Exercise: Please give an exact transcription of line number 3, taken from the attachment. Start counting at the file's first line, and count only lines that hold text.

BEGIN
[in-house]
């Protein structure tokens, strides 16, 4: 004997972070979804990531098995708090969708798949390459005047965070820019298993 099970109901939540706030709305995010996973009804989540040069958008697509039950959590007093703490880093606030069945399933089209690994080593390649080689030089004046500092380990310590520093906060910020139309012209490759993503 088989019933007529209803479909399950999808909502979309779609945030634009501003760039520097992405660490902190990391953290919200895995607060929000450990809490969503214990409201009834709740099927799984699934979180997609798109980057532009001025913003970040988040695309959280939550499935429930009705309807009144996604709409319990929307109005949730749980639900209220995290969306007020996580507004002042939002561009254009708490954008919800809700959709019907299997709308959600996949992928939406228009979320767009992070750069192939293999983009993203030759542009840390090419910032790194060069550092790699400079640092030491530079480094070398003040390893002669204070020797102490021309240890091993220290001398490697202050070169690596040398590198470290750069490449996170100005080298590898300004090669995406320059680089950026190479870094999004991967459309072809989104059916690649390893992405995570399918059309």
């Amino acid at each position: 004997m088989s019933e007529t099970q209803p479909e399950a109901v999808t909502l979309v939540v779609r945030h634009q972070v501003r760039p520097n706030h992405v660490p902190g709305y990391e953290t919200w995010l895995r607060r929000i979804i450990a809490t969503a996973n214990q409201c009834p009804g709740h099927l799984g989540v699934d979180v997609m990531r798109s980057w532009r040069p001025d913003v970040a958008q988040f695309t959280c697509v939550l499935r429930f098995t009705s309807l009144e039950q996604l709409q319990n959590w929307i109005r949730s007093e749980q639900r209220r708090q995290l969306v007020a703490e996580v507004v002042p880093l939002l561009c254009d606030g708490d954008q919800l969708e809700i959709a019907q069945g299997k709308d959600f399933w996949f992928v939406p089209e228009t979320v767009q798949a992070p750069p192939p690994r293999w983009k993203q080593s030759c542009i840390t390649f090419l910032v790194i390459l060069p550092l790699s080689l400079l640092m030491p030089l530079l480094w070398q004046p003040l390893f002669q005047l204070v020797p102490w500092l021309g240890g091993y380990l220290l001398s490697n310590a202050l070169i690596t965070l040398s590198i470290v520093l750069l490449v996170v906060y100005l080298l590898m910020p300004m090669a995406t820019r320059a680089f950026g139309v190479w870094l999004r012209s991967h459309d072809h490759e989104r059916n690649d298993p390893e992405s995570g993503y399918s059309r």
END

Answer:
């Amino acid at each position: 004997m088989s019933e007529t099970q209803p479909e399950a109901v999808t909502l979309v939540v779609r945030h634009q972070v501003r760039p520097n706030h992405v660490p902190g709305y990391e953290t919200w995010l895995r607060r929000i979804i450990a809490t969503a996973n214990q409201c009834p009804g709740h099927l799984g989540v699934d979180v997609m990531r798109s980057w532009r040069p001025d913003v970040a958008q988040f695309t959280c697509v939550l499935r429930f098995t009705s309807l009144e039950q996604l709409q319990n959590w929307i109005r949730s007093e749980q639900r209220r708090q995290l969306v007020a703490e996580v507004v002042p880093l939002l561009c254009d606030g708490d954008q919800l969708e809700i959709a019907q069945g299997k709308d959600f399933w996949f992928v939406p089209e228009t979320v767009q798949a992070p750069p192939p690994r293999w983009k993203q080593s030759c542009i840390t390649f090419l910032v790194i390459l060069p550092l790699s080689l400079l640092m030491p030089l530079l480094w070398q004046p003040l390893f002669q005047l204070v020797p102490w500092l021309g240890g091993y380990l220290l001398s490697n310590a202050l070169i690596t965070l040398s590198i470290v520093l750069l490449v996170v906060y100005l080298l590898m910020p300004m090669a995406t820019r320059a680089f950026g139309v190479w870094l999004r012209s991967h459309d072809h490759e989104r059916n690649d298993p390893e992405s995570g993503y399918s059309r």